Job Burnout: How To Spot It And Take Action
In this article I’d like to focus on software development ninjas and, perhaps, debunk the ancient stereotype about them. Most people perceive IT guys as nerds living behind computers. Nothing of the kind. Meetings, communication with teammates and customers are an integral part of their day. Plus, continual self-improvement to keep up to date; conferences, workshops. In a word, hectic lifestyle. Under such conditions, burnout is not uncommon.
Watch Out! Signs of burnout:
Exhaustion – both physical and emotional
Disengagement and frustration: I don’t see any sense and value in what I’m doing. That makes my work a string of repetitive actions.
Negative attitude to work, colleagues and customers: Dissatisfaction with oneself affects surrounding. Even worse, such a state is infectious. If a person already faces burnout, s/he can openly depreciate whole team – or even company – effort.
Prevention is better than cure
Be sure to know the enemy by sight.
There are a few factors that may contribute to such devastation:
Unclear goals and job expectations:
Recipe: set performance standards for yourself – aim to beat your previous record, or set up a friendly competition among co-workers.
Excessive workload + work-life IMbalance:
Recipe: plan some time off – change surrounding, take short breaks during a day. Find extracurricular activity.
Tip: Don’t just force your brain – force your muscles as well! Remember that variety is a spice of life, and placing entire self into your work may be threatening.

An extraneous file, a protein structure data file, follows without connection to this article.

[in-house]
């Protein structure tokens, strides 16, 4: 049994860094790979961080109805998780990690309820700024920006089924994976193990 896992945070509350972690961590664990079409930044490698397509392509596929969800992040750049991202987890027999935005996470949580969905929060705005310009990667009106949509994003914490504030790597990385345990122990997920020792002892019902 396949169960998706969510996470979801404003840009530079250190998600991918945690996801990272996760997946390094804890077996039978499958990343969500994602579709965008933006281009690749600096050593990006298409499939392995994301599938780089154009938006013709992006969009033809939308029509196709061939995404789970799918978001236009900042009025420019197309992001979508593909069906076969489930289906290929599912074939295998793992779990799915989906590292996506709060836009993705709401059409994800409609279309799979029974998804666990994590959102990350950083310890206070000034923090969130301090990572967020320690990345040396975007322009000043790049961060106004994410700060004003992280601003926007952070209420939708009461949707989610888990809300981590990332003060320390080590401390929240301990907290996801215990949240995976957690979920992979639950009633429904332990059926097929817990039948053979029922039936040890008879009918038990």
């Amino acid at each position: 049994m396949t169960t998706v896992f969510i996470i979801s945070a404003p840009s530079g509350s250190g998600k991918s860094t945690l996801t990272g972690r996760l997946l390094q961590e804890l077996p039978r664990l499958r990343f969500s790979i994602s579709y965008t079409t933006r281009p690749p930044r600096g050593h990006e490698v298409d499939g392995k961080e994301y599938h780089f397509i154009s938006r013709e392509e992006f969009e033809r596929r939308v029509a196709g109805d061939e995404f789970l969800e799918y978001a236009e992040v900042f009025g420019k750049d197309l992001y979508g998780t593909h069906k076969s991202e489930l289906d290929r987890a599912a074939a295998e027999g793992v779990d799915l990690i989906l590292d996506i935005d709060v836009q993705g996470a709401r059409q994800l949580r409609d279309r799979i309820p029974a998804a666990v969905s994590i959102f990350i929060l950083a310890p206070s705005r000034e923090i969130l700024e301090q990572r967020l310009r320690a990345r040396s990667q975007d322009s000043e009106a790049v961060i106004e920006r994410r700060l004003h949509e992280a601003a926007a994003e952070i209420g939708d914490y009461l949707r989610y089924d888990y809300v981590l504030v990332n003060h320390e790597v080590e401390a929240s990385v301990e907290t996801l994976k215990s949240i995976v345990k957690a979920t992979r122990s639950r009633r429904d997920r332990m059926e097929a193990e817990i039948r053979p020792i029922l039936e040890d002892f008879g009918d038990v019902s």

Lack of recognition and control:
A single timely ‘thank you’ can go a long way!
Recipe: Do your best and let go of the aspects you can’t control.
If you don’t get any feedback, ask for it yourself! Perceive negative feedback as an opportunity to make improvements. However, if you hear not a good word, maybe you are in a wrong place.
Recipe: bring challenge and variety into your work environment – Cross train and learn new skills, teach others, Volunteer to take on new tasks or restructure your current ones if you are overstressed.
Alternatively, consider a pet project.
Poor communication with colleagues:
Recipe: we spend ⅓ of the lifetime at work, so there is a point in making it a fun place.
A team that plays together stays together! Plan some socializing events, have a good laugh and build trusting relationships.
That said, it is important not to keep the problem to yourself. Admit it, voice it and seek support from others.
NB: You can only burn-out if you’ve been alight.
To find out more about stress management techniques following the link.
Are you at risk for burnout? Test your situation and find out by passing self-diagnostic test!